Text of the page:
The QMN Weekly Bulletin

FDA Warns Euromi Over Complaint Handling

Oct. 2, 2015

Belgium-based Euromi was slapped with a far-ranging FDA warning letter that chides the company for not properly handling complaints, including instances in which cannula tips from a liposuction system broke and became lodged in patients.

During an inspection of Euromi’s Verviers, Belgium, facility that took place Jan. 12 through 15, an FDA investigator determined the company had failed to establish procedures for reviewing complaints related to the EVA Sp liposuction system to ensure they are analyzed in a timely manner.

The company also neglected to document oral complaints upon receipt, ensure that complaint investigation records contained all required information, explain why the company in some instances didn’t investigate a complaint, and ascertain whether complaints were evaluated for MDR reportability. That final citation extended to events in which cannulae broke, and fragments remained in patients.

Lacking MDR Procedures

Also, the company didn’t establish internal systems for the timely transmission of complete MDRs, including no instructions for obtaining and completing an FDA 3500A form.

Euromi also didn’t have a description of how the company will address documentation and recordkeeping requirements, including documentation of adverse-event related information and deliberations used to determine if a device-related death, serious injury or malfunction was reportable or not.

The company also was cited for not establishing procedures to ensure that all received products conform to specified requirements. For example, it didn’t ensure that its contract sterilizer validated the sterilization of a disposable tubing set used with the EVA Sp6 liposuction device.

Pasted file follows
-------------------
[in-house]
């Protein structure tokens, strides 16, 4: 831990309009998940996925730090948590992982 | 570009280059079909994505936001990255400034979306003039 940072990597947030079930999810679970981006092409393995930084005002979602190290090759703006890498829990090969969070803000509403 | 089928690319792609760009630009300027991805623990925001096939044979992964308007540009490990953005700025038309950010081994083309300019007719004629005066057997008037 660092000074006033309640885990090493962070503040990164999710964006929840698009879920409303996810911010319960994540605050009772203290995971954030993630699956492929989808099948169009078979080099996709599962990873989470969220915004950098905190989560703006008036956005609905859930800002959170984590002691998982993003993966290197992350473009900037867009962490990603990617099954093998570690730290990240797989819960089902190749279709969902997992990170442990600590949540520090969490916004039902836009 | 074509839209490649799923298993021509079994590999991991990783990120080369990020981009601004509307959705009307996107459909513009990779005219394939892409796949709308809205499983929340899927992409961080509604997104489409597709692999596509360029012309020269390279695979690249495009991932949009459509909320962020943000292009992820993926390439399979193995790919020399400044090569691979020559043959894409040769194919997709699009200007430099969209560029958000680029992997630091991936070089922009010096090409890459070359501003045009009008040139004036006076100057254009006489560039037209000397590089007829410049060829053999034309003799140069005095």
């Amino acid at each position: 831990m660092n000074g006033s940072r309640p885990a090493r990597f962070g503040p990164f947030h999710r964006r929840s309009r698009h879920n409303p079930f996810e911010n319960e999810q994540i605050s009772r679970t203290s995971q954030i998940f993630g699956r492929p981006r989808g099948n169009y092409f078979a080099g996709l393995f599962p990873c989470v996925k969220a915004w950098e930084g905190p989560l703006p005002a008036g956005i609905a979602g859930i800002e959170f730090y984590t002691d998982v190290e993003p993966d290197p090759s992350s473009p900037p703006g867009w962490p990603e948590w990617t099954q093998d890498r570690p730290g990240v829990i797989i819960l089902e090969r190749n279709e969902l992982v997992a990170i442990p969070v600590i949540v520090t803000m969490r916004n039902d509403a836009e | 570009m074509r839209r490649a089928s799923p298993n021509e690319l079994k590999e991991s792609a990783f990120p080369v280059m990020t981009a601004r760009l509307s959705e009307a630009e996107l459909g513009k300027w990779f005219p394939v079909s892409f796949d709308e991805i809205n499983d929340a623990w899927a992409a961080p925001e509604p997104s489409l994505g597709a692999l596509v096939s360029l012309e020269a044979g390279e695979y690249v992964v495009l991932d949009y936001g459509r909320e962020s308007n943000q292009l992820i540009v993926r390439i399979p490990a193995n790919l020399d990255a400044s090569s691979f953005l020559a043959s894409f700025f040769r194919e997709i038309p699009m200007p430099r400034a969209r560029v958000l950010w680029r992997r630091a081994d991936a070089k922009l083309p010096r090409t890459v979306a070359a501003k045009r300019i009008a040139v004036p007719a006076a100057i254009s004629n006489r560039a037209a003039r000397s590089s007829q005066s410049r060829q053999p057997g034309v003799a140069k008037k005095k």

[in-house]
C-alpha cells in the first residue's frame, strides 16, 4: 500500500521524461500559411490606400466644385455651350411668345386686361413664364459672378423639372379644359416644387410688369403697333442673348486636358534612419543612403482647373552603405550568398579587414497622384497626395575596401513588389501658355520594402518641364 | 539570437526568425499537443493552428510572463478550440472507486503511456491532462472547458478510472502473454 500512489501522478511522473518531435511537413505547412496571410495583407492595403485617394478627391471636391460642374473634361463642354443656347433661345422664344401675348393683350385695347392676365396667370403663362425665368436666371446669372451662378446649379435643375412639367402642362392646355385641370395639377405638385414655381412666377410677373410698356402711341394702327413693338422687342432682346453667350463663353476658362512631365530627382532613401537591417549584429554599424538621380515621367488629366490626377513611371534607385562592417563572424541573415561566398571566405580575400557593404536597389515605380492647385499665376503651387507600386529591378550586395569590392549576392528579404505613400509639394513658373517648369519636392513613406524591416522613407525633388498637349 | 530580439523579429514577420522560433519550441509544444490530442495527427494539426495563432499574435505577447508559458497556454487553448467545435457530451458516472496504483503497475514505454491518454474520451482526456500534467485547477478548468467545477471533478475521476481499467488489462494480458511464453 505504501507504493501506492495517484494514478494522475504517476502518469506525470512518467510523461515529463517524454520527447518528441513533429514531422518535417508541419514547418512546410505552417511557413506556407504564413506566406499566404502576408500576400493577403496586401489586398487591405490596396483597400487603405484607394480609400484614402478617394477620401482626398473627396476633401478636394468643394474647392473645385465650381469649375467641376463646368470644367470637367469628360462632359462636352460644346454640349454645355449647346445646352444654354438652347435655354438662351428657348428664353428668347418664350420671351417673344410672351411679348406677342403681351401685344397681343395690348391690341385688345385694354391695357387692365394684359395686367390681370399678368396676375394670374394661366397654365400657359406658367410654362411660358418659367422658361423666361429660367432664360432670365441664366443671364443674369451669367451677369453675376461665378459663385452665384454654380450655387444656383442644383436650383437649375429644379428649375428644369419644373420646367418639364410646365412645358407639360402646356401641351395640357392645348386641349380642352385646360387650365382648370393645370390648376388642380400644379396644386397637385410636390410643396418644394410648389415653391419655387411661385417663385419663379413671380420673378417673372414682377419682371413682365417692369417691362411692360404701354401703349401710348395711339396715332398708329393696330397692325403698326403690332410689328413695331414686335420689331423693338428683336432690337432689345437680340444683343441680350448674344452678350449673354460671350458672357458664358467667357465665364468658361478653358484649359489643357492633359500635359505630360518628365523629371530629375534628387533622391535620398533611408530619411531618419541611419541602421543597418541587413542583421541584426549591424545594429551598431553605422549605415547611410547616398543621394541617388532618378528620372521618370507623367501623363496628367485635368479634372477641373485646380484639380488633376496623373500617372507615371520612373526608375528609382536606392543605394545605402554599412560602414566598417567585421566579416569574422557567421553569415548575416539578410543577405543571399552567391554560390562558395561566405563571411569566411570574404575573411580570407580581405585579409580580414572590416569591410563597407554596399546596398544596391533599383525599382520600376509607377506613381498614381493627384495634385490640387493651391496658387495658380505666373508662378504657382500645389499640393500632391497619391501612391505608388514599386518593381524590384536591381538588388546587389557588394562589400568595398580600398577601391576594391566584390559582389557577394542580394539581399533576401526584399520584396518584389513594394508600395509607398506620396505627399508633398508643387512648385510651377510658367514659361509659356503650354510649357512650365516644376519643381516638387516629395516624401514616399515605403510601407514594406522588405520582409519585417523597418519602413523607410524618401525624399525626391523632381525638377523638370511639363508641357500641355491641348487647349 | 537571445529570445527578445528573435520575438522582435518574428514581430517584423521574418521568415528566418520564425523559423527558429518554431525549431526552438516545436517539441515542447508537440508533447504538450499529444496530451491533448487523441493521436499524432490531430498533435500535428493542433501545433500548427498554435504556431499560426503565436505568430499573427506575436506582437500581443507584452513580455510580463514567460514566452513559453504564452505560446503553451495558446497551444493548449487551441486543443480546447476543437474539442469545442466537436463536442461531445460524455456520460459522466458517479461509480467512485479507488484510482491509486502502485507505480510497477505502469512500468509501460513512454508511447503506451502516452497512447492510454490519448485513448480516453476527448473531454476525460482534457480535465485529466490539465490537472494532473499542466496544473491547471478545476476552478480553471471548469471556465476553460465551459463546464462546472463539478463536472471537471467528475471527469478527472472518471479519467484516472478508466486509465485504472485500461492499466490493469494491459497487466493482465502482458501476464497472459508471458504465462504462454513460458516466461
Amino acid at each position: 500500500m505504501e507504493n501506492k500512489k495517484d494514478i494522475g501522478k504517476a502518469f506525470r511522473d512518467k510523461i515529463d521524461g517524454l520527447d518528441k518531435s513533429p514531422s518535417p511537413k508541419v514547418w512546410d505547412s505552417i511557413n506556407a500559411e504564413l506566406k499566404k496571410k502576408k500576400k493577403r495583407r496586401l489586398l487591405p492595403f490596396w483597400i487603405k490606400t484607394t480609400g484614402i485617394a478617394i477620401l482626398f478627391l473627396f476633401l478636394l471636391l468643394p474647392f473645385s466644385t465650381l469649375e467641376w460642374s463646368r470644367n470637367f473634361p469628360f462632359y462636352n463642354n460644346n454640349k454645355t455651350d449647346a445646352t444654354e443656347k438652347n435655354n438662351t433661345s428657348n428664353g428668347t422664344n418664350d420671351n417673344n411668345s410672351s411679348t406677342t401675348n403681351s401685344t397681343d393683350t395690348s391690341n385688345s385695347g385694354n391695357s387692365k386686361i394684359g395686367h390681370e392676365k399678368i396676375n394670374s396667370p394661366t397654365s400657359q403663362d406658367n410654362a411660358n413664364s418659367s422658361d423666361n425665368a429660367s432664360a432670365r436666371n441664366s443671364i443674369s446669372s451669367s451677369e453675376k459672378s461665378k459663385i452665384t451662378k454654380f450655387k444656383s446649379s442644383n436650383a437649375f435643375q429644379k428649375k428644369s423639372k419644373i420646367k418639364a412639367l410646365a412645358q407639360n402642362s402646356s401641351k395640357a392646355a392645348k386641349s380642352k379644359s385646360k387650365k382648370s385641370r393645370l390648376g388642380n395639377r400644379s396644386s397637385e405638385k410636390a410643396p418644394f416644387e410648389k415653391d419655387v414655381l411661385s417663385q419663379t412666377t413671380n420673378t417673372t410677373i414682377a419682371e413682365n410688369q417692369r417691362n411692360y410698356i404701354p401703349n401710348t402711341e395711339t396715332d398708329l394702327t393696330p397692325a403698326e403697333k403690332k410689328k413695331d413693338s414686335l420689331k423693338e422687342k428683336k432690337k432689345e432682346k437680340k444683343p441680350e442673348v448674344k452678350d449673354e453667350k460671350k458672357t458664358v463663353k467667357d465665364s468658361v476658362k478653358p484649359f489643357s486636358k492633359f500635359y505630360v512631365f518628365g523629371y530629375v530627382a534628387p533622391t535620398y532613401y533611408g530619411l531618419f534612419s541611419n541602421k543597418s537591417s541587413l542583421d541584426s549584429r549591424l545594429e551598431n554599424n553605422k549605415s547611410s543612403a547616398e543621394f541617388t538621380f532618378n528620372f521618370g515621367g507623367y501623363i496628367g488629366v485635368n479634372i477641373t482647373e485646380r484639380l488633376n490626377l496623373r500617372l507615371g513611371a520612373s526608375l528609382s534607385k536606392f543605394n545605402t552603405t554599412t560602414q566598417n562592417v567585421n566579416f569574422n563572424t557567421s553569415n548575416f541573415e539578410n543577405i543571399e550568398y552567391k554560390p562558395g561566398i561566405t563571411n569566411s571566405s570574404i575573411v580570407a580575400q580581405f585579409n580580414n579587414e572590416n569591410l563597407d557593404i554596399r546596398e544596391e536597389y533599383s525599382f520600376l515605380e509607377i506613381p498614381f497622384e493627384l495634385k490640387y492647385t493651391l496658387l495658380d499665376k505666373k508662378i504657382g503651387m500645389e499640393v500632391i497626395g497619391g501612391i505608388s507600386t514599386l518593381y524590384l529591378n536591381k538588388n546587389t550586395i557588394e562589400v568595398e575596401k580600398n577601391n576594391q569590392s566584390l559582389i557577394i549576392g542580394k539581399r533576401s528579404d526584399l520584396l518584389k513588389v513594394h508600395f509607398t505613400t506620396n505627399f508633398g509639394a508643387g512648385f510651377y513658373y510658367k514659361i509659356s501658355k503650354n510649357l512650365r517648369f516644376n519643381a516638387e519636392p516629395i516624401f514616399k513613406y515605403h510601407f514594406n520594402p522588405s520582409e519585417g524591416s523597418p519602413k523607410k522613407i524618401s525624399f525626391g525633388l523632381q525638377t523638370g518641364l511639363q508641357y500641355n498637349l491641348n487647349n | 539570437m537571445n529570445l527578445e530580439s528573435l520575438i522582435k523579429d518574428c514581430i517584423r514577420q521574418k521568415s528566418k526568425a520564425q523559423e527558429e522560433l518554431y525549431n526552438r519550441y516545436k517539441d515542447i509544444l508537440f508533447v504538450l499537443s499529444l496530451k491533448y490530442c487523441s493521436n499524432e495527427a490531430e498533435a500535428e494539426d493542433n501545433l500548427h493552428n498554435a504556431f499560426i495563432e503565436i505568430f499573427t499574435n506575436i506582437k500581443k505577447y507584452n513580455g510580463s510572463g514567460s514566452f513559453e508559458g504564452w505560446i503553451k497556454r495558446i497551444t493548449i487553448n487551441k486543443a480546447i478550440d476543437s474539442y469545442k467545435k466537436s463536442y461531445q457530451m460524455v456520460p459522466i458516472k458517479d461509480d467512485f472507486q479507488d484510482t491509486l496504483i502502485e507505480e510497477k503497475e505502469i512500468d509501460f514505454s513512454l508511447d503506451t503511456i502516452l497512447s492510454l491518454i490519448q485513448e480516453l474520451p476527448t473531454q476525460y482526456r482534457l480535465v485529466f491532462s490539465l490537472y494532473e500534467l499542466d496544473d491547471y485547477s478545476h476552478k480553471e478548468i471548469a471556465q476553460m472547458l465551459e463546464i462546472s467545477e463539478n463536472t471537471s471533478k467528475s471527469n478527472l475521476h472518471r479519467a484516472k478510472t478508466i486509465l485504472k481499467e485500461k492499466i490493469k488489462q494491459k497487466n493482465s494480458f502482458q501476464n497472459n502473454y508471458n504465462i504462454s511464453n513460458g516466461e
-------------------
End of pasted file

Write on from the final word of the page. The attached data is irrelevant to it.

The FDA also hit the company for its corrective and preventive actions procedure, saying it doesn’t include requirements for analyzing data to ascertain existing and potential causes of nonconforming product or other quality problems.

“The CAPA file for nonconformance 108 (for bending problems on 2.0 mm and 2.5 mm infiltration cannulas), did not identify the batch records of the device used for testing,” the agency writes. In addition, the company failed to verify and validate the effectiveness of its corrective actions.

In addition, the company was cited for failing to ensure that all inspection, measuring and testing equipment is suitable for the intended purposes. For example, the tester used to analyze cannula flow contained measuring devices that haven’t been calibrated to ensure the equipment is capable of producing valid results.

Obsolete Documents, Audit Problems

The FDA also took the company to task for not having proper measures in place for document control to ensure outdated documents are removed to prevent unintended use. It also failed to obtain approval dates and signatures to ensure the documents were removed.

Audit issues also appear in the warning letter. The company’s quality audit procedures don’t define what quality system areas should be audited and don’t ensure that auditors are independent of the areas being evaluated.

Although the company submitted a response on April 29 to a Form 483, the agency didn’t review it, as it wasn’t received within the required 15 business days.

The FDA also said it was “taking steps to refuse entry of these devices into the United States” until the violations have been corrected.

The company did not respond to a request for comment.

CAPA violations and failing to follow FDA protocols when dealing with and processing complaints are the two easiest ways to get a warning letter. Stay out of trouble by ordering our management report Medical Device Complaint Management: A Guide for Compliance, which spells the do’s and don’ts of effective device complaint management!